Antivirus software maker McAfee announced today that a new virus is making the rounds. The infection is spreading with ferocity among Web servers and desktop Windows systems alike, taking advantage of an obscure bug in the SMB file-sharing protocol that allows people named “Denis” to install software remotely without the hassle of messy passwords. A comment in the binary executeable contained the string “Netsky.Q is a wanky klooj. Shout outs to all my Web Standards peeps!”
Microsoft has denied any wrongdoing, but will issue a patch later today, and a Microsoft spokesman, who could not be reached for comment, blamed their Canadian subsidiary in a handwritten note shoved beneath the table in the diner where we did not officially meet to discuss the news.
The virus appears to do nothing harmful to your computer, does not install any registry keys or delete any vital software or install software that turns your machine into a zombie spam proxy. All it appears to do is scan both local and remote filesystems for HTML files (files with the extensions .htm, .html, .shtm, .shtml, and any file containing ‘<HTML>’ in the first 128 characters) and validate them, using the excellent CSE HTML Validator. If the file fails to properly validate to XHTML 1.0 Strict, it is deleted.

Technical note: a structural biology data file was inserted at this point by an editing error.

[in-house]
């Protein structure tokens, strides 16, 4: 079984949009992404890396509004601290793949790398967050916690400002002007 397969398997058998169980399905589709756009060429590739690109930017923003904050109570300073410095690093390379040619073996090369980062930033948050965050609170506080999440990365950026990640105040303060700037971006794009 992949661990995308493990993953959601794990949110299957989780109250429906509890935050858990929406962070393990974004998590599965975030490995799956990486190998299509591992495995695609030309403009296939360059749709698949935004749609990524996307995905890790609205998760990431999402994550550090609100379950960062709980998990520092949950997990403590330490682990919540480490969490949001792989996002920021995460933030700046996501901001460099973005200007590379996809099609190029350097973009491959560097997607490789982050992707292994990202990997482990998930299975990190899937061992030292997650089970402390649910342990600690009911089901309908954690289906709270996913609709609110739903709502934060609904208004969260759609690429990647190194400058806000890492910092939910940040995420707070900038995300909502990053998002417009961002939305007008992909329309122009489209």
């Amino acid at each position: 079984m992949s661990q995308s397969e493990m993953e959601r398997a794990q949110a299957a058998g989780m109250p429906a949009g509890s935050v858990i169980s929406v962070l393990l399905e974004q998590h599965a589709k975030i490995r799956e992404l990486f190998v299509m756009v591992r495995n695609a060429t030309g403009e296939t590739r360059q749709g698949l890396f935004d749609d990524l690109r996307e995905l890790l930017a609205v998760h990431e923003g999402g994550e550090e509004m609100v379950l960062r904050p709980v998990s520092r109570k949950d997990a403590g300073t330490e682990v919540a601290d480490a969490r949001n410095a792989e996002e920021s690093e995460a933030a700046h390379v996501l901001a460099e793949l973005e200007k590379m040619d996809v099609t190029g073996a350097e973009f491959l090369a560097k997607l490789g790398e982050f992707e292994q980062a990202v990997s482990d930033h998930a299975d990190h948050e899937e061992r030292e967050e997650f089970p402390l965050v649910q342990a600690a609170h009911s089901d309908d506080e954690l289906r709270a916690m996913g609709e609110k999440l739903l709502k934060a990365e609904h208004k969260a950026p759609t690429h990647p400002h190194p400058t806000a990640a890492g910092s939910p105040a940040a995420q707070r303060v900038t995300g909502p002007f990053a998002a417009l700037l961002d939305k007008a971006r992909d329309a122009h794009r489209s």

Antivirus engineer Torus Donut, of Finland’s F-Secure, says “we expect to see many variants of this bugger, validating everything according to different interpretations of the various standards; we’ve already seen a variant that tries to run a prototype CSS 3.0 validator, but it spends most of its cycles trying to decide where to install it. We’ve seen a variant that doesn’t like tables used for formatting, regardless of whether the document is valid or not. And we saw one variant that simply deleted Internet Explorer 5.5 – we figure the virus author to be a bitter ex-employee of one of the big bubble Web companies, like CKS or maybe iXL.”
Others in the industry have made guesses as to who the virus author (or authors) are; some suggested that it might be someone with a great deal of cross-browser DHTML experience, their mind unhinged by the ordeal; others suspect that the author may just be a bored and very bright devotee of Zeldman with a lot of Intel x86 assembler experience.
No matter who is responsible, however, the message is clear: don’t want your files deleted? Make sure they validate. And never execute unknown email attachments or run insecure operating systems and mail client software.
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